Micro-moments that count: making the transition from peer to boss

Micro-moments are found all the time at the workplace, but we don’t realize how they shape our relationships. Earlier, we explored the micro-moments that constitute a new hire’s onboarding experience. Now, let’s look at the micro-moments that can make or break workplace relationships in a more problematic situation – an employee has been promoted and has to manage his former peers.

It’s a potentially volatile situation. Egos might be frayed, relationships might turn awkward, and disappointment over missing a promotion might turn into resentment. Here are some micro-moments, which when managed well, can potentially release the tension and ease the transition.

Scenario 1: Announcement of the promotion

Neil has secured the promotion that many of his peers were vying for — but the caveat is that he’ll now have to manage the same team he was working in. As the email goes out with the announcement, there is a moment of confusion and surprise within his team. Will this change their relationship with Neil? However, the tension of the moment is released when they see Neil’s response to the email. He thanks the bosses for the opportunity to serve the team and work together with them. By capturing this micro-moment, Neil resets the tone of his relationship with his former peers and establishes trust.

Scenario 2: The first day on the job as a manager

On Neil’s first day in charge, the team walks in with a sense of apprehension. Will it be business as usual? What might change? Each team member opens his or her inbox to find a one-on-one meeting invite with him. In the meeting between Pam and Neil, Pam discusses some of the ideas she has had for the team and Neil listens carefully. At the end of the meeting, the points discussed are recorded in a collaborative document. All the team members have the same experience, and they come out of the meetings with their questions clarified, their ideas heard, and captured. They feel listened to and validated, instead of being insecure.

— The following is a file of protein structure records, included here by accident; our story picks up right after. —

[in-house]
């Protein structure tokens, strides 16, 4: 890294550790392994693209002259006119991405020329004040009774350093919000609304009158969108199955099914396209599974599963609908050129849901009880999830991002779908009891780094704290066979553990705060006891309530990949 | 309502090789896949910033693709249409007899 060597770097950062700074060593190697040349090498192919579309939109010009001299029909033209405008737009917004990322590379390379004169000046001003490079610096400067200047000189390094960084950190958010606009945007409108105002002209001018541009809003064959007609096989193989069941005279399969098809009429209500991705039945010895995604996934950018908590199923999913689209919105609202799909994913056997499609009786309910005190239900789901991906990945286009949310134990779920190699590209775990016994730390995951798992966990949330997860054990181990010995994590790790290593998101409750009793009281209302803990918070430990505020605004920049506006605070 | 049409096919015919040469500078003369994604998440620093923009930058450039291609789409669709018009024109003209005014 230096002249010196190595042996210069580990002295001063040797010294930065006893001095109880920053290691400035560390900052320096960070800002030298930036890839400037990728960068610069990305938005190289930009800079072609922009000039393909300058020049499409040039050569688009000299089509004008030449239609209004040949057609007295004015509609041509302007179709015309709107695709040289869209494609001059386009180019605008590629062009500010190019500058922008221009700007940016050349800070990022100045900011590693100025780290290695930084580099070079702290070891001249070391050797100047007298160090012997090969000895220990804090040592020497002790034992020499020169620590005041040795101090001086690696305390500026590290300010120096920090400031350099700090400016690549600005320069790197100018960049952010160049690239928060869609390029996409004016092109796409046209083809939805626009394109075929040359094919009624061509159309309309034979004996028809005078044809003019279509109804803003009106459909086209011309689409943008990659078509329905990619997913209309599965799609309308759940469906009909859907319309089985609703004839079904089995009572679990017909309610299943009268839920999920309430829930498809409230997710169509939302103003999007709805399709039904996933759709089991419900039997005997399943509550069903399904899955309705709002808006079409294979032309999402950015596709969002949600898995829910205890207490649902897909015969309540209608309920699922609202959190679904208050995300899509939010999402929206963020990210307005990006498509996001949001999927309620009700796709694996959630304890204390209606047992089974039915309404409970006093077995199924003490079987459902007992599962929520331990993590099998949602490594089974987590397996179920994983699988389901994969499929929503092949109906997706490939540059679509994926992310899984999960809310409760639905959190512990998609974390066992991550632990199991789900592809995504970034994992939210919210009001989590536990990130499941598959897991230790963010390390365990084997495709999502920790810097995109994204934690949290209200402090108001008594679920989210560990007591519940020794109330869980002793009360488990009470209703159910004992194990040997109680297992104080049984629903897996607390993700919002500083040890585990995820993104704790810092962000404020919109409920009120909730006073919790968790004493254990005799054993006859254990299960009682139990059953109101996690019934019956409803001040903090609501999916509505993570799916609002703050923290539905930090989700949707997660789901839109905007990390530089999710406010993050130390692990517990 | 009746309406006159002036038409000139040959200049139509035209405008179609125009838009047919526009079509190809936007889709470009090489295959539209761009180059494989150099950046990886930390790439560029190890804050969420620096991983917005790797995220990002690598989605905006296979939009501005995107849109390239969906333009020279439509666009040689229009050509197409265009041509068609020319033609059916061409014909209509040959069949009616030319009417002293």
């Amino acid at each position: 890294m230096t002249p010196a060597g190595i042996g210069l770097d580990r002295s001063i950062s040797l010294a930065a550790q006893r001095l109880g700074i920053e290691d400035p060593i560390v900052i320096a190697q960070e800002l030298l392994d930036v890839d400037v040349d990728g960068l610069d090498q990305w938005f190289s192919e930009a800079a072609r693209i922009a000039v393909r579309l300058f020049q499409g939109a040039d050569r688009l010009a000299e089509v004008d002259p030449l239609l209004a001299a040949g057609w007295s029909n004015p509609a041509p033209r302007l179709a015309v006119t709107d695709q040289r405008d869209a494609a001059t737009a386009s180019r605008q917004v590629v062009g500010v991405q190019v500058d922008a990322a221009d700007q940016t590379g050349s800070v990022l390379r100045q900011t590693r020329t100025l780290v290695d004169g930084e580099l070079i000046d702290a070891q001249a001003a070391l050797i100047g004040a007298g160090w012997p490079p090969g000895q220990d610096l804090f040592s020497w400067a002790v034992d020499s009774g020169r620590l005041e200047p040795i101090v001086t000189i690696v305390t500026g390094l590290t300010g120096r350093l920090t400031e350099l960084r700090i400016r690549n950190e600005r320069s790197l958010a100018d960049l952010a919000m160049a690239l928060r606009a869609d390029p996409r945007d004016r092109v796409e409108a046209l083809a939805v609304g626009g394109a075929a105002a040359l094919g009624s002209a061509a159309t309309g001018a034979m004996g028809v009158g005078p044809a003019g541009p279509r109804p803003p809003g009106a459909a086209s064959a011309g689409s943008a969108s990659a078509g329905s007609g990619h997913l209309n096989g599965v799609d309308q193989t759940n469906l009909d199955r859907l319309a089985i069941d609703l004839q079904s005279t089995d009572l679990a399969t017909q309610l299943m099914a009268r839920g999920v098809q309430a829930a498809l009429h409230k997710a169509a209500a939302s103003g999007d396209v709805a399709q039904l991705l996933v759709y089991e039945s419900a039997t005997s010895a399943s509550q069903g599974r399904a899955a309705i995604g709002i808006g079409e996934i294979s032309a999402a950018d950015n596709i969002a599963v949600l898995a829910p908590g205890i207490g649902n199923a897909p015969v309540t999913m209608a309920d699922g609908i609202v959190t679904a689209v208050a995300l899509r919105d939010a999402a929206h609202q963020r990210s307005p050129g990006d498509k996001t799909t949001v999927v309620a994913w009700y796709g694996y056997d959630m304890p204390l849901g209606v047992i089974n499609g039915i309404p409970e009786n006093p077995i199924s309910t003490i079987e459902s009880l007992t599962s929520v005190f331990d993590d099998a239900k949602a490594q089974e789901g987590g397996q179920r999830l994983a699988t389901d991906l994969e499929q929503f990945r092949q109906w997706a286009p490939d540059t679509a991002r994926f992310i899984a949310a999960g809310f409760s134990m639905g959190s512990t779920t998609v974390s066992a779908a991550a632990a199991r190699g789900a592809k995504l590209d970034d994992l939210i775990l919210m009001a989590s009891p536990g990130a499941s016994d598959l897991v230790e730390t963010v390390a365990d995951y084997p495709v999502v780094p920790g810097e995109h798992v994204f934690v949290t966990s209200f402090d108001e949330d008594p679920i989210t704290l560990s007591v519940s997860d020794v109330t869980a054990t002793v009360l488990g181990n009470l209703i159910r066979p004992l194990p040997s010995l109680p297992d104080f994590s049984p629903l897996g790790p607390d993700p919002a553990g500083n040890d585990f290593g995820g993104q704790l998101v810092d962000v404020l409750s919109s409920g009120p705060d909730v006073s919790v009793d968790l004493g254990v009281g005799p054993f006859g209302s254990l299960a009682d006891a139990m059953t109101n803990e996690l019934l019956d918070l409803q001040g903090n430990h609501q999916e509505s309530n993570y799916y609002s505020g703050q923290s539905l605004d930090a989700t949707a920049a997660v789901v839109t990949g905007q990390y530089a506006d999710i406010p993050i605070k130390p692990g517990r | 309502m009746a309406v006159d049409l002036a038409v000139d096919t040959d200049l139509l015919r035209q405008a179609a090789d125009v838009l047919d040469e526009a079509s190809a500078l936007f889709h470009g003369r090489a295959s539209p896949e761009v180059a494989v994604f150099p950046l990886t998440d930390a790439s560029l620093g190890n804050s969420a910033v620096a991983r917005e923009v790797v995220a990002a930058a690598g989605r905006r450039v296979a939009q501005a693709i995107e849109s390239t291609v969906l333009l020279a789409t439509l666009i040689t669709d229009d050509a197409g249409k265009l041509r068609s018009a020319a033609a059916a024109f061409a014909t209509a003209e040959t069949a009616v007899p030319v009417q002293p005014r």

Scenario 3: Collaborating over the first team meeting

At the next team meeting, Neil uses a collaborative worksheet to capture each individual’s goals along with the mandate from the upper management. He guides them to identify the common pathways to be taken based on similarities between the individual goals and the team mandate to arrive at a final document of the team objectives. This document is then stored and shared in a common repository. Through this, Neil has not only given everyone a taste of what the team dynamics would be like with him;  he has created norms as well. Now onwards, whenever there is any dissonance amongst the team, they can refer to the online document to realign.

These are just a few micro-moments that could shape team dynamics for the better, especially when teams go through the kind of shift a change of roles can bring. Make the most of such moments to offer clarity, respond to concerns, and create an atmosphere of collaboration.

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